The Lynx Group
Cholangiocarcinoma News

The International Cholangiocarcinoma Research Network: Educational and Research Achievements

December 2021, Vol 2, No 4
Reham Abdel-Wahab, MD, PhD
Director of Research
Chief Scientific Officer
Cholangiocarcinoma Foundation

In 2015, the Cholangiocarcinoma Foundation (CCF) launched the International Cholangiocarcinoma Research Network (ICRN). This network is a global collaborative of clinicians, researchers, and scientists from leading academic medical centers and research institutions working together to improve the prevention, early detection, treatment, and prognosis of cholangiocarcinoma (CCA).

This multidisciplinary global group works in close collaboration with CCF, which allows for its unique patient-centric research focus. The ICRN currently has more than 200 members, including 120 from the United States, representing 97 institutions and 19 countries. This collaborative culture fosters interaction between industry, academia, regulatory, and patient-centered organizations to marry science with patient needs.

ICRN members value collaboration; they have been previously awarded a 4-year grant from the US Department of Defense to study the genomic or immunologic heterogeneity of intrahepatic CCA. They are also conducting 4 multicenter clinical trials and have a large data biorepository of more than 1000 patient cases. All the members are dedicated to working together through CCF for the benefit of patients with CCA.

Over the past 15 years, CCF has convened and led a community of stakeholders, including patients, research networks, clinicians, researchers, scientists, and pharmaceutical and technology companies. CCF’s stakeholder community includes the ICRN, an Industry Council, a Patient Advocacy Team, Invitae (formerly Ciitizen, a patient-centric health information technology company), Komodo Health (a health information technology company), the European Network for the Study of Cholangiocarcinoma (ENS-CCA), and others.

CCF’s ability to engage these stakeholders, leverage and integrate their collective expertise, and align them around joint research and educational priorities has rapidly accelerated advances in the understanding of CCA over the past 5 years.

CCA Natural History

The gaps in knowledge related to CCA are fueled by its being a rare disease, with a small patient population and high heterogeneity. As in most rare cancers, only limited data are available to support longitudinal natural history studies, which are integral to understanding the course of a disease in the absence of investigational intervention, and are critical for informing drug development, from discovery to clinical trial design.

Currently, only 1 longitudinal database exists, a robust, 4000-patient database to support longitudinal natural history studies of patients with CCA in Europe, which was created and is maintained by the ENS-CCA. No such data set exists for the United States. Existing data sets of patients in the United States are small, disparate, and kept separately by competing, high-volume cancer centers, making them inaccessible to researchers who wish to conduct natural history studies by using aggregated data from US patients. Further complicating the issue of CCA data of patients in the United States is an extremely fragmented health information technology infrastructure, with multiple electronic health record (EHR) systems used by different providers, making integrating data sets very difficult.

To address this unmet need, in 2019, CCF began working with Invitae, a health technology company that enables the secure collection, organization, and sharing of patient EHRs with clinicians to improve patient care and support research, using the patients leveraging their own data. Together, CCF and Invitae designed and piloted an infrastructure for the CCA Natural History Data Set, a centralized database derived from patient data that includes detailed patient demographics, disease risk factors, and detailed clinical information, such as disease staging, laboratory tests, genomics, and outcomes from various treatment modalities.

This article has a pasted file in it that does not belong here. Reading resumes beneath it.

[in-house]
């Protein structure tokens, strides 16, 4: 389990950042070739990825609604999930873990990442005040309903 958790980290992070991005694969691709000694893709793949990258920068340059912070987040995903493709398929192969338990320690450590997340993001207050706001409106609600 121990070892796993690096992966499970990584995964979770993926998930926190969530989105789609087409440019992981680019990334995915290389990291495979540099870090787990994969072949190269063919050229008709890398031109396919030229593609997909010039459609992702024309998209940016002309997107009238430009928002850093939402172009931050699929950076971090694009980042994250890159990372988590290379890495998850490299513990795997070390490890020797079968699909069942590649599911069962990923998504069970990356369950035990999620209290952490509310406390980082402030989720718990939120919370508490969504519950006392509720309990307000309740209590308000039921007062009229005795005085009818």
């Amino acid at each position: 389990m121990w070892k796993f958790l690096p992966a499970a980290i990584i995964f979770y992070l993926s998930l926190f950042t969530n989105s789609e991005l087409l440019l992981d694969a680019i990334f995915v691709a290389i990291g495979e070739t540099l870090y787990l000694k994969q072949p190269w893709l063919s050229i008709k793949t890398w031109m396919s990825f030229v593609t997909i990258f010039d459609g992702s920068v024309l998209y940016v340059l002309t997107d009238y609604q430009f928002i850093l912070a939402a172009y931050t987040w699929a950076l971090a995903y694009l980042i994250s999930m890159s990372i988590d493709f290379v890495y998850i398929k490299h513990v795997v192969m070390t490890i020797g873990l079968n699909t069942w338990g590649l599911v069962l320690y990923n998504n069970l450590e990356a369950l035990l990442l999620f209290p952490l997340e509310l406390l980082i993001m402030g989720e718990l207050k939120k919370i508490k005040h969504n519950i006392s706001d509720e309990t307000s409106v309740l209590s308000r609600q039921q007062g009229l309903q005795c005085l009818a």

Through this pilot, CCF and Invitae designed a patient-friendly enrollment interface for patients. They also developed AI (artificial intelligence)-powered workflows for pulling, integrating, de-identifying, structuring, normalizing, validating, and then sharing patient data with researchers in a research-ready format.

CCF recruited and enrolled 800 patients with CCA to the Natural History Study as part of the initial pilot. This is a patient-driven project, and these 800 patients are its cornerstone. Thus, the patient advisory team reaches out to many patients to inform them about the value of the project, and how it will help them access their medical records for research.

However, CCF still needs to make additional efforts to further outreach and increase our global collaboration. We are currently working with clinicians in high-volume cancer centers worldwide to establish an online-based registry database housed at CCF and integrated with the current Natural History Data Set. CCF will make this database accessible for all stakeholders, including clinical investigators, scientists, pharmaceutical companies, and policymakers, to understand disease biology, develop preventive and screening guidelines, design clinical trials, and develop and approve novel therapeutic interventions.

ICRN/ENS-CCA Translational Webinars

Since August 2020, the ICRN and the ENS-CCA/European Cholangiocarcinoma Network (EURO-CHOLANGIO-NET) European Cooperation in Science and Technology (COST) Action have joined forces to launch a monthly clinical and transitional seminar series. This partnership aims to disseminate emerging basic, translational, and clinical information to interested researchers around the globe to foster new ideas and deeper collaborations among our membership.

We have discussed the genomic and epigenomic landscape, as well as opportunities for repurposing drugs and novel therapeutic approaches from bench to bedside. We have also focused on various topics related to surgical, local, and systemic therapy approaches.

So far, we have successfully organized 15 webinars presented by experts from high-volume cancer institutes in the United States, United Kingdom, Belgium, and Ireland. On average, more than 150 clinicians and researchers have attended and viewed each webinar. Currently, we are focusing on reaching out to more national and international oncology residents, fellows, and postdoctoral fellows to expand our community and engage young researchers.

Mentorship Programs